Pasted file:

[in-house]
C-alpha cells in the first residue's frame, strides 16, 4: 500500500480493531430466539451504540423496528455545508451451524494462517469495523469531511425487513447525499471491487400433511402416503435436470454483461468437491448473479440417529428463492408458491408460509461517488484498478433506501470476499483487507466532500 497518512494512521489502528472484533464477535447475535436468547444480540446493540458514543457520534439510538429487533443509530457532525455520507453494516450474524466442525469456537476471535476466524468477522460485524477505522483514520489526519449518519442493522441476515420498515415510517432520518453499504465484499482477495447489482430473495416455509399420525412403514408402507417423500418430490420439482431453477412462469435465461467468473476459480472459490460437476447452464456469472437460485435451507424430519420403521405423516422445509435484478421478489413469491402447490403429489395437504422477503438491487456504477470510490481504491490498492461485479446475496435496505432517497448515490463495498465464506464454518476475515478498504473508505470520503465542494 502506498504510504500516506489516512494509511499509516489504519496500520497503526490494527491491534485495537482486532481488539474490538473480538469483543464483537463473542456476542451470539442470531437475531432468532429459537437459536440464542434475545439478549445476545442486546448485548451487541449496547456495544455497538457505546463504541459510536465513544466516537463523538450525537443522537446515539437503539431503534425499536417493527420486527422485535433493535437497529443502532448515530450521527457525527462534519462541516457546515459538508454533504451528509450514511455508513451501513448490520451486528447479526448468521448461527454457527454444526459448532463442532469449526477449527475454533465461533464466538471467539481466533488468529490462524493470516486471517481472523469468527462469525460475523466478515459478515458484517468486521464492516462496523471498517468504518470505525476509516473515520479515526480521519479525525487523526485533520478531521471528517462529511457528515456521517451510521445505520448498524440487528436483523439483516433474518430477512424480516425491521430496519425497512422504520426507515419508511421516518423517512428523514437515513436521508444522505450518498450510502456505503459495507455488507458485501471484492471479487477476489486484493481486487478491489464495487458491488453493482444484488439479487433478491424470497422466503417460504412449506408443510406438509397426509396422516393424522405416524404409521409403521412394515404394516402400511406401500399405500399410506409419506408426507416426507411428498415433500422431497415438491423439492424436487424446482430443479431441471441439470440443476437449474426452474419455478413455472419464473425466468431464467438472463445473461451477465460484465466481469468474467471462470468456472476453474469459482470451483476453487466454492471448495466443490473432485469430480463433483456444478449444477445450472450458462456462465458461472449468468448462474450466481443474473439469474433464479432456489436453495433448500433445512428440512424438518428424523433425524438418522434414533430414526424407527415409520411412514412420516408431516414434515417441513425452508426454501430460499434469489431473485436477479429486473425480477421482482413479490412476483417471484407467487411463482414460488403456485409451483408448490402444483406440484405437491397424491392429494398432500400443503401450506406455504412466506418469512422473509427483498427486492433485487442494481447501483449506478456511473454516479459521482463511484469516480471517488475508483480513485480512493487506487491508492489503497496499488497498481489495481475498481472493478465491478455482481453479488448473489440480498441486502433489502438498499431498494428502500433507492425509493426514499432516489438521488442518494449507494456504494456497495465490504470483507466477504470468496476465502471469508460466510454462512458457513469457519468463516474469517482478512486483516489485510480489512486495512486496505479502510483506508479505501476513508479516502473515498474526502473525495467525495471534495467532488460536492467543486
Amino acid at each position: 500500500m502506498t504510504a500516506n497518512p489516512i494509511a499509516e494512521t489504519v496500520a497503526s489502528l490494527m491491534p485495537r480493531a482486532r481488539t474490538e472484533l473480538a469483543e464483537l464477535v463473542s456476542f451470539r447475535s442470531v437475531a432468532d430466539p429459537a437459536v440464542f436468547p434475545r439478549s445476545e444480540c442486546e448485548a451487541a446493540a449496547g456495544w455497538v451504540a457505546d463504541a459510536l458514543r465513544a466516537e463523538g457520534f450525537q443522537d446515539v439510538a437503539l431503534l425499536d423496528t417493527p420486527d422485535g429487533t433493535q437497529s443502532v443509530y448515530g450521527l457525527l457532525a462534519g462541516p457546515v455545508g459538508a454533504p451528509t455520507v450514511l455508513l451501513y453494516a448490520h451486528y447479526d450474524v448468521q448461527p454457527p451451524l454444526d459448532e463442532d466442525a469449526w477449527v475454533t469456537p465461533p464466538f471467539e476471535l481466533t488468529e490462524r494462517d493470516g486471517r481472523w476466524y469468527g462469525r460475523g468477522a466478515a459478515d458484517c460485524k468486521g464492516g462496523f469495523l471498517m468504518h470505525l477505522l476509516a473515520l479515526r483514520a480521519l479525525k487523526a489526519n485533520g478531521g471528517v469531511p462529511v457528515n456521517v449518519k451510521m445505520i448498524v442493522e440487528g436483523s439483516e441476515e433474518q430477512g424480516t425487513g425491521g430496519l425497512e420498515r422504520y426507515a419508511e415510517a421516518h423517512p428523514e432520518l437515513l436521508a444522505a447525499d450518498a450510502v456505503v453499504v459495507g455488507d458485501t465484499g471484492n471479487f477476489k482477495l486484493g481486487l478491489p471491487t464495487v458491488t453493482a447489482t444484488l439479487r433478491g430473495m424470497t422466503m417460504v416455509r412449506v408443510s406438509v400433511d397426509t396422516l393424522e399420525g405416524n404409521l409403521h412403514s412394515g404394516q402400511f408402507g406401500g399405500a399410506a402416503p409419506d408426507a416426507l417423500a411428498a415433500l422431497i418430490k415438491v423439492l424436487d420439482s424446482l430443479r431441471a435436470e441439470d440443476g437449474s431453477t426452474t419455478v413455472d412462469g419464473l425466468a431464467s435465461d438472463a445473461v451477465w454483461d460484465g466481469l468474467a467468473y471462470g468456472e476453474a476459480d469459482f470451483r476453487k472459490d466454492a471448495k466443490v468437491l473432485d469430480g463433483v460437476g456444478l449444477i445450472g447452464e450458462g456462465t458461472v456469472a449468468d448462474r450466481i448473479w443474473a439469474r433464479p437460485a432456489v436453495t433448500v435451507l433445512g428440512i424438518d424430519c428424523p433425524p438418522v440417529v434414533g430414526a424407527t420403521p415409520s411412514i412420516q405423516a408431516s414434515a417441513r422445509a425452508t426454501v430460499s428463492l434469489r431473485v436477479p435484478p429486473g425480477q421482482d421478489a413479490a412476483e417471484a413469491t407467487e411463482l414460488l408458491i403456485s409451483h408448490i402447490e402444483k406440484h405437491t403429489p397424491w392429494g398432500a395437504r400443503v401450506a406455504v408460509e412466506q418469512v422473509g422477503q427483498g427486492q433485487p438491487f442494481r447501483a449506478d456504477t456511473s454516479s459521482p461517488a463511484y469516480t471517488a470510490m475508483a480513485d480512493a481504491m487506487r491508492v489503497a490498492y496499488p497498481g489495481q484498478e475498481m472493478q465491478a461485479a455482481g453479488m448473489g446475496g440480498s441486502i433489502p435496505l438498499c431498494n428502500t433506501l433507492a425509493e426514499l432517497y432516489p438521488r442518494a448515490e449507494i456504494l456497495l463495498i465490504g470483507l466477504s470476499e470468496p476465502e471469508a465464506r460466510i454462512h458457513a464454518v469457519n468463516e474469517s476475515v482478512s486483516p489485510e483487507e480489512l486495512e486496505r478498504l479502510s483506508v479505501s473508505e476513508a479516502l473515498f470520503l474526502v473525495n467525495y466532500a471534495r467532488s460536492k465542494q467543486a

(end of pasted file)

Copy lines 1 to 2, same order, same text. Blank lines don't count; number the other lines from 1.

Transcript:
[in-house]
C-alpha cells in the first residue's frame, strides 16, 4: 500500500480493531430466539451504540423496528455545508451451524494462517469495523469531511425487513447525499471491487400433511402416503435436470454483461468437491448473479440417529428463492408458491408460509461517488484498478433506501470476499483487507466532500 497518512494512521489502528472484533464477535447475535436468547444480540446493540458514543457520534439510538429487533443509530457532525455520507453494516450474524466442525469456537476471535476466524468477522460485524477505522483514520489526519449518519442493522441476515420498515415510517432520518453499504465484499482477495447489482430473495416455509399420525412403514408402507417423500418430490420439482431453477412462469435465461467468473476459480472459490460437476447452464456469472437460485435451507424430519420403521405423516422445509435484478421478489413469491402447490403429489395437504422477503438491487456504477470510490481504491490498492461485479446475496435496505432517497448515490463495498465464506464454518476475515478498504473508505470520503465542494 502506498504510504500516506489516512494509511499509516489504519496500520497503526490494527491491534485495537482486532481488539474490538473480538469483543464483537463473542456476542451470539442470531437475531432468532429459537437459536440464542434475545439478549445476545442486546448485548451487541449496547456495544455497538457505546463504541459510536465513544466516537463523538450525537443522537446515539437503539431503534425499536417493527420486527422485535433493535437497529443502532448515530450521527457525527462534519462541516457546515459538508454533504451528509450514511455508513451501513448490520451486528447479526448468521448461527454457527454444526459448532463442532469449526477449527475454533465461533464466538471467539481466533488468529490462524493470516486471517481472523469468527462469525460475523466478515459478515458484517468486521464492516462496523471498517468504518470505525476509516473515520479515526480521519479525525487523526485533520478531521471528517462529511457528515456521517451510521445505520448498524440487528436483523439483516433474518430477512424480516425491521430496519425497512422504520426507515419508511421516518423517512428523514437515513436521508444522505450518498450510502456505503459495507455488507458485501471484492471479487477476489486484493481486487478491489464495487458491488453493482444484488439479487433478491424470497422466503417460504412449506408443510406438509397426509396422516393424522405416524404409521409403521412394515404394516402400511406401500399405500399410506409419506408426507416426507411428498415433500422431497415438491423439492424436487424446482430443479431441471441439470440443476437449474426452474419455478413455472419464473425466468431464467438472463445473461451477465460484465466481469468474467471462470468456472476453474469459482470451483476453487466454492471448495466443490473432485469430480463433483456444478449444477445450472450458462456462465458461472449468468448462474450466481443474473439469474433464479432456489436453495433448500433445512428440512424438518428424523433425524438418522434414533430414526424407527415409520411412514412420516408431516414434515417441513425452508426454501430460499434469489431473485436477479429486473425480477421482482413479490412476483417471484407467487411463482414460488403456485409451483408448490402444483406440484405437491397424491392429494398432500400443503401450506406455504412466506418469512422473509427483498427486492433485487442494481447501483449506478456511473454516479459521482463511484469516480471517488475508483480513485480512493487506487491508492489503497496499488497498481489495481475498481472493478465491478455482481453479488448473489440480498441486502433489502438498499431498494428502500433507492425509493426514499432516489438521488442518494449507494456504494456497495465490504470483507466477504470468496476465502471469508460466510454462512458457513469457519468463516474469517482478512486483516489485510480489512486495512486496505479502510483506508479505501476513508479516502473515498474526502473525495467525495471534495467532488460536492467543486